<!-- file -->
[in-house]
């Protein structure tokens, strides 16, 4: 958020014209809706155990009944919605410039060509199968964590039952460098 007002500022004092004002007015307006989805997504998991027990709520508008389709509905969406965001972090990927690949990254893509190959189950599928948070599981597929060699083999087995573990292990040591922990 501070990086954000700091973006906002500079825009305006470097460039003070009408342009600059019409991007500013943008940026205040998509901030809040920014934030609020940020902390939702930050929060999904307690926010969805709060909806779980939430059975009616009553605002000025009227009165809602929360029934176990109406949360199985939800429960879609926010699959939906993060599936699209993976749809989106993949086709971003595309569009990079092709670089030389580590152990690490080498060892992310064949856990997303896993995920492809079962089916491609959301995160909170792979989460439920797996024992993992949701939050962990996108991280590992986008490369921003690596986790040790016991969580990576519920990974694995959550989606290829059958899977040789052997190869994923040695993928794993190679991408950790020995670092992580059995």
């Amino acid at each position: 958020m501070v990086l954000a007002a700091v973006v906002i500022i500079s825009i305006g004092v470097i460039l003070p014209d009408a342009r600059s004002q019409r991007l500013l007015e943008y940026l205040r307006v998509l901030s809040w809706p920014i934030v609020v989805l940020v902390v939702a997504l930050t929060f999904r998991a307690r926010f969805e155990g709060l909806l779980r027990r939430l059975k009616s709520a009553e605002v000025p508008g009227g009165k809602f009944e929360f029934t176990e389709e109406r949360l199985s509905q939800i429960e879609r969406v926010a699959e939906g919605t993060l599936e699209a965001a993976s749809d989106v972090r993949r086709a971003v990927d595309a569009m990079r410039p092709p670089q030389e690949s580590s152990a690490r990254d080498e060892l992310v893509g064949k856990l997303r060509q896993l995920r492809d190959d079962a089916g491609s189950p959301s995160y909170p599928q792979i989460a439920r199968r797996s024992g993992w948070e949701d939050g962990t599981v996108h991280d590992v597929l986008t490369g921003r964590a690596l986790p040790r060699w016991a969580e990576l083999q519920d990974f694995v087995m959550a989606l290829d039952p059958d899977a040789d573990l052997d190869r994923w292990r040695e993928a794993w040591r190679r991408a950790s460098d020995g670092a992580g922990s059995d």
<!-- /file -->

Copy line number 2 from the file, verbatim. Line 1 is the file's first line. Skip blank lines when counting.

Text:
């Protein structure tokens, strides 16, 4: 958020014209809706155990009944919605410039060509199968964590039952460098 007002500022004092004002007015307006989805997504998991027990709520508008389709509905969406965001972090990927690949990254893509190959189950599928948070599981597929060699083999087995573990292990040591922990 501070990086954000700091973006906002500079825009305006470097460039003070009408342009600059019409991007500013943008940026205040998509901030809040920014934030609020940020902390939702930050929060999904307690926010969805709060909806779980939430059975009616009553605002000025009227009165809602929360029934176990109406949360199985939800429960879609926010699959939906993060599936699209993976749809989106993949086709971003595309569009990079092709670089030389580590152990690490080498060892992310064949856990997303896993995920492809079962089916491609959301995160909170792979989460439920797996024992993992949701939050962990996108991280590992986008490369921003690596986790040790016991969580990576519920990974694995959550989606290829059958899977040789052997190869994923040695993928794993190679991408950790020995670092992580059995």